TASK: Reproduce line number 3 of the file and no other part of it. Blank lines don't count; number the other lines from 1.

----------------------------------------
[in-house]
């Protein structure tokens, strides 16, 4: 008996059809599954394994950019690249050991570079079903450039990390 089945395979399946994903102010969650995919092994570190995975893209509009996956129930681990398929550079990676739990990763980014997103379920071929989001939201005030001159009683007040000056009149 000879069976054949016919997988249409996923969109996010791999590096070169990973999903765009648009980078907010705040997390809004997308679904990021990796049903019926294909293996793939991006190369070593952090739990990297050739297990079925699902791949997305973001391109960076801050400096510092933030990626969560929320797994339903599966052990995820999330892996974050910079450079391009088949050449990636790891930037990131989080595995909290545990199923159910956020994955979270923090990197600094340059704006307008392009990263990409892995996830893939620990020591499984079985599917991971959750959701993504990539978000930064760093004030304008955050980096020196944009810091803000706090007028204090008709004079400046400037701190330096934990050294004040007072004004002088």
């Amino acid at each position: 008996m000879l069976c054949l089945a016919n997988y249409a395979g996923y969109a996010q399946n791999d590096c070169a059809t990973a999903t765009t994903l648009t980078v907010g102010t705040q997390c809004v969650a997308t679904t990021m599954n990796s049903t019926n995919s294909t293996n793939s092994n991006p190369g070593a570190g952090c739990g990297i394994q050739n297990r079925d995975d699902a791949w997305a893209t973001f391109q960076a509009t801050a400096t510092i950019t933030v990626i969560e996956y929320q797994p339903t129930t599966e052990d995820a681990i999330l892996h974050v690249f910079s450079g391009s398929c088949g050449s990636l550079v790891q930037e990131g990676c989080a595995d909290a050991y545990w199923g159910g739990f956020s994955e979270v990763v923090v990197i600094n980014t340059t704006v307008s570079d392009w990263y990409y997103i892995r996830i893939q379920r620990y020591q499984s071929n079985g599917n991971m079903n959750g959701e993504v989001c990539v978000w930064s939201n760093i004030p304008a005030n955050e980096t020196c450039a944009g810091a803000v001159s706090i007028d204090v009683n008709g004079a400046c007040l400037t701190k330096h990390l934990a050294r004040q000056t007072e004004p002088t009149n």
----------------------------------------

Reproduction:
């Amino acid at each position: 008996m000879l069976c054949l089945a016919n997988y249409a395979g996923y969109a996010q399946n791999d590096c070169a059809t990973a999903t765009t994903l648009t980078v907010g102010t705040q997390c809004v969650a997308t679904t990021m599954n990796s049903t019926n995919s294909t293996n793939s092994n991006p190369g070593a570190g952090c739990g990297i394994q050739n297990r079925d995975d699902a791949w997305a893209t973001f391109q960076a509009t801050a400096t510092i950019t933030v990626i969560e996956y929320q797994p339903t129930t599966e052990d995820a681990i999330l892996h974050v690249f910079s450079g391009s398929c088949g050449s990636l550079v790891q930037e990131g990676c989080a595995d909290a050991y545990w199923g159910g739990f956020s994955e979270v990763v923090v990197i600094n980014t340059t704006v307008s570079d392009w990263y990409y997103i892995r996830i893939q379920r620990y020591q499984s071929n079985g599917n991971m079903n959750g959701e993504v989001c990539v978000w930064s939201n760093i004030p304008a005030n955050e980096t020196c450039a944009g810091a803000v001159s706090i007028d204090v009683n008709g004079a400046c007040l400037t701190k330096h990390l934990a050294r004040q000056t007072e004004p002088t009149n």